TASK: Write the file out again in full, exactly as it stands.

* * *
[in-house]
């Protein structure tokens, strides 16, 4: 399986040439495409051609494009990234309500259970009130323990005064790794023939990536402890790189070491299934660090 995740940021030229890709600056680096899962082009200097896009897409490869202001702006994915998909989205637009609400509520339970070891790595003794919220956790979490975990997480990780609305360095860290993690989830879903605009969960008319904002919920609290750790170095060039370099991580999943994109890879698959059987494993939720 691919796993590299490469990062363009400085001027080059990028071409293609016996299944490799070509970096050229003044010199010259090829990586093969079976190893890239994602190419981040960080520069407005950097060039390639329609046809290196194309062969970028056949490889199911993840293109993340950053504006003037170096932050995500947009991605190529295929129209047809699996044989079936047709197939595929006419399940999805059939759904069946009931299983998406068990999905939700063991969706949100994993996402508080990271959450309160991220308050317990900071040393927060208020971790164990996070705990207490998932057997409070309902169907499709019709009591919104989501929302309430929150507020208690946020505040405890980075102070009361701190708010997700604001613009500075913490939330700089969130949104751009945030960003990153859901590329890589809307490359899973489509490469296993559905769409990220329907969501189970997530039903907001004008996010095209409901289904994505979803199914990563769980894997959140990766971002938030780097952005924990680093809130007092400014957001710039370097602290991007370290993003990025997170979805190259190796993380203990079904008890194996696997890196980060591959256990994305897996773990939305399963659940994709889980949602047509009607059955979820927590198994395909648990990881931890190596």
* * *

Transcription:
[in-house]
């Protein structure tokens, strides 16, 4: 399986040439495409051609494009990234309500259970009130323990005064790794023939990536402890790189070491299934660090 995740940021030229890709600056680096899962082009200097896009897409490869202001702006994915998909989205637009609400509520339970070891790595003794919220956790979490975990997480990780609305360095860290993690989830879903605009969960008319904002919920609290750790170095060039370099991580999943994109890879698959059987494993939720 691919796993590299490469990062363009400085001027080059990028071409293609016996299944490799070509970096050229003044010199010259090829990586093969079976190893890239994602190419981040960080520069407005950097060039390639329609046809290196194309062969970028056949490889199911993840293109993340950053504006003037170096932050995500947009991605190529295929129209047809699996044989079936047709197939595929006419399940999805059939759904069946009931299983998406068990999905939700063991969706949100994993996402508080990271959450309160991220308050317990900071040393927060208020971790164990996070705990207490998932057997409070309902169907499709019709009591919104989501929302309430929150507020208690946020505040405890980075102070009361701190708010997700604001613009500075913490939330700089969130949104751009945030960003990153859901590329890589809307490359899973489509490469296993559905769409990220329907969501189970997530039903907001004008996010095209409901289904994505979803199914990563769980894997959140990766971002938030780097952005924990680093809130007092400014957001710039370097602290991007370290993003990025997170979805190259190796993380203990079904008890194996696997890196980060591959256990994305897996773990939305399963659940994709889980949602047509009607059955979820927590198994395909648990990881931890190596």